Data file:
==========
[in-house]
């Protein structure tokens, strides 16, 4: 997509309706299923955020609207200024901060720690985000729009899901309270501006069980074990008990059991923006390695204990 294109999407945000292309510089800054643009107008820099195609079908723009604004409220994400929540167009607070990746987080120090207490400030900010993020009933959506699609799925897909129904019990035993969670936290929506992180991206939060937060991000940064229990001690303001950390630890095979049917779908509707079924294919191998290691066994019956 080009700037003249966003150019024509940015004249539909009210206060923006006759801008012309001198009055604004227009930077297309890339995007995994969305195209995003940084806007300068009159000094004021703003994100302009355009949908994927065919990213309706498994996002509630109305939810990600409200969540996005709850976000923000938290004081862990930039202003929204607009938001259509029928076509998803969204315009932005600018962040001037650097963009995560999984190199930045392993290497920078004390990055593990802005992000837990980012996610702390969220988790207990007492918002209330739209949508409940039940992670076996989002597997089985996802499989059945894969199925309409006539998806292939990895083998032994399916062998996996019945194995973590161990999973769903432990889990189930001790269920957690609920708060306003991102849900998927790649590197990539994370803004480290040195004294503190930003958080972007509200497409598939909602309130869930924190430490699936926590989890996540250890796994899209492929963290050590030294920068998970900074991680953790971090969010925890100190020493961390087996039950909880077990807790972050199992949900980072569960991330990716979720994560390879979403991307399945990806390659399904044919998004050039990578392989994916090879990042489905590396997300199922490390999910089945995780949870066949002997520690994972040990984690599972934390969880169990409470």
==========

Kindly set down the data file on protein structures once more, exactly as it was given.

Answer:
[in-house]
């Protein structure tokens, strides 16, 4: 997509309706299923955020609207200024901060720690985000729009899901309270501006069980074990008990059991923006390695204990 294109999407945000292309510089800054643009107008820099195609079908723009604004409220994400929540167009607070990746987080120090207490400030900010993020009933959506699609799925897909129904019990035993969670936290929506992180991206939060937060991000940064229990001690303001950390630890095979049917779908509707079924294919191998290691066994019956 080009700037003249966003150019024509940015004249539909009210206060923006006759801008012309001198009055604004227009930077297309890339995007995994969305195209995003940084806007300068009159000094004021703003994100302009355009949908994927065919990213309706498994996002509630109305939810990600409200969540996005709850976000923000938290004081862990930039202003929204607009938001259509029928076509998803969204315009932005600018962040001037650097963009995560999984190199930045392993290497920078004390990055593990802005992000837990980012996610702390969220988790207990007492918002209330739209949508409940039940992670076996989002597997089985996802499989059945894969199925309409006539998806292939990895083998032994399916062998996996019945194995973590161990999973769903432990889990189930001790269920957690609920708060306003991102849900998927790649590197990539994370803004480290040195004294503190930003958080972007509200497409598939909602309130869930924190430490699936926590989890996540250890796994899209492929963290050590030294920068998970900074991680953790971090969010925890100190020493961390087996039950909880077990807790972050199992949900980072569960991330990716979720994560390879979403991307399945990806390659399904044919998004050039990578392989994916090879990042489905590396997300199922490390999910089945995780949870066949002997520690994972040990984690599972934390969880169990409470």